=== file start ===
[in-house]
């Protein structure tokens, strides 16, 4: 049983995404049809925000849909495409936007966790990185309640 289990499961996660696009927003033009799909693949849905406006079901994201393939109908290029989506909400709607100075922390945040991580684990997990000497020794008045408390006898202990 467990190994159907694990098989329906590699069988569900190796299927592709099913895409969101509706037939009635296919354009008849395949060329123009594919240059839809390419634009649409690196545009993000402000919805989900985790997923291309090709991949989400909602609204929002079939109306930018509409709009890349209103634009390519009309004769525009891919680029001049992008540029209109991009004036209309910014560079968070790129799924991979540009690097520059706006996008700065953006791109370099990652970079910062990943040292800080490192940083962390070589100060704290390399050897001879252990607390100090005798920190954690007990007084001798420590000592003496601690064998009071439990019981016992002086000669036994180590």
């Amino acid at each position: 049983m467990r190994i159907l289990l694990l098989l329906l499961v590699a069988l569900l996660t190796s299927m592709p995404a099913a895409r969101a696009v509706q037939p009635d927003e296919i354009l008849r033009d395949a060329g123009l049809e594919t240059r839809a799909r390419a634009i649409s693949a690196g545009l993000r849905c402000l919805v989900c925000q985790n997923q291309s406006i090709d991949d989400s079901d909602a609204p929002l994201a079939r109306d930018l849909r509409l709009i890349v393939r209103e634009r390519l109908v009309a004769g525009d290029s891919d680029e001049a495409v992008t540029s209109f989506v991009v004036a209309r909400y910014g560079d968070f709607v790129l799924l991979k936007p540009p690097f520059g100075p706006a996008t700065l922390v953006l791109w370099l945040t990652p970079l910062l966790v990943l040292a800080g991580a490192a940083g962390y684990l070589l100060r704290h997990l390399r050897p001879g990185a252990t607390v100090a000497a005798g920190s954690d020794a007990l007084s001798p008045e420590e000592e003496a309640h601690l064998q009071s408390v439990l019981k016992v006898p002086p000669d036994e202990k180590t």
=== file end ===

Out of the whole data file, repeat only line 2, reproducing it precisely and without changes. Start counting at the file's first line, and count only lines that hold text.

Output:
């Protein structure tokens, strides 16, 4: 049983995404049809925000849909495409936007966790990185309640 289990499961996660696009927003033009799909693949849905406006079901994201393939109908290029989506909400709607100075922390945040991580684990997990000497020794008045408390006898202990 467990190994159907694990098989329906590699069988569900190796299927592709099913895409969101509706037939009635296919354009008849395949060329123009594919240059839809390419634009649409690196545009993000402000919805989900985790997923291309090709991949989400909602609204929002079939109306930018509409709009890349209103634009390519009309004769525009891919680029001049992008540029209109991009004036209309910014560079968070790129799924991979540009690097520059706006996008700065953006791109370099990652970079910062990943040292800080490192940083962390070589100060704290390399050897001879252990607390100090005798920190954690007990007084001798420590000592003496601690064998009071439990019981016992002086000669036994180590």